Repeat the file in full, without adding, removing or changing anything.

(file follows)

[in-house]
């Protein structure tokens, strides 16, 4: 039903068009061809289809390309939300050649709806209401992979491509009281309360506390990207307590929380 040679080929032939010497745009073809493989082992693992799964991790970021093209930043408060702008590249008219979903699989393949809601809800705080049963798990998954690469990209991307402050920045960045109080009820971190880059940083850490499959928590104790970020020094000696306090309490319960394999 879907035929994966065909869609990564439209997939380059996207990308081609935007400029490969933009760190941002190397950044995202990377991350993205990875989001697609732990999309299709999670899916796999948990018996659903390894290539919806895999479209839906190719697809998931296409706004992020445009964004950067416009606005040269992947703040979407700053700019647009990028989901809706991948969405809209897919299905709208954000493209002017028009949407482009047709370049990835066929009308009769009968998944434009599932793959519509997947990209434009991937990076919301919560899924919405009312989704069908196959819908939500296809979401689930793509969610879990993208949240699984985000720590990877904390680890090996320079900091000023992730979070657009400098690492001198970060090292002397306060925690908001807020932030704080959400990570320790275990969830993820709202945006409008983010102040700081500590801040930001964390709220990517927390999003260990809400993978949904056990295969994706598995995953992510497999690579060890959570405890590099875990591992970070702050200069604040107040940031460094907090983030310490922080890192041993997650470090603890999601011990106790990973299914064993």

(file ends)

[in-house]
């Protein structure tokens, strides 16, 4: 039903068009061809289809390309939300050649709806209401992979491509009281309360506390990207307590929380 040679080929032939010497745009073809493989082992693992799964991790970021093209930043408060702008590249008219979903699989393949809601809800705080049963798990998954690469990209991307402050920045960045109080009820971190880059940083850490499959928590104790970020020094000696306090309490319960394999 879907035929994966065909869609990564439209997939380059996207990308081609935007400029490969933009760190941002190397950044995202990377991350993205990875989001697609732990999309299709999670899916796999948990018996659903390894290539919806895999479209839906190719697809998931296409706004992020445009964004950067416009606005040269992947703040979407700053700019647009990028989901809706991948969405809209897919299905709208954000493209002017028009949407482009047709370049990835066929009308009769009968998944434009599932793959519509997947990209434009991937990076919301919560899924919405009312989704069908196959819908939500296809979401689930793509969610879990993208949240699984985000720590990877904390680890090996320079900091000023992730979070657009400098690492001198970060090292002397306060925690908001807020932030704080959400990570320790275990969830993820709202945006409008983010102040700081500590801040930001964390709220990517927390999003260990809400993978949904056990295969994706598995995953992510497999690579060890959570405890590099875990591992970070702050200069604040107040940031460094907090983030310490922080890192041993997650470090603890999601011990106790990973299914064993």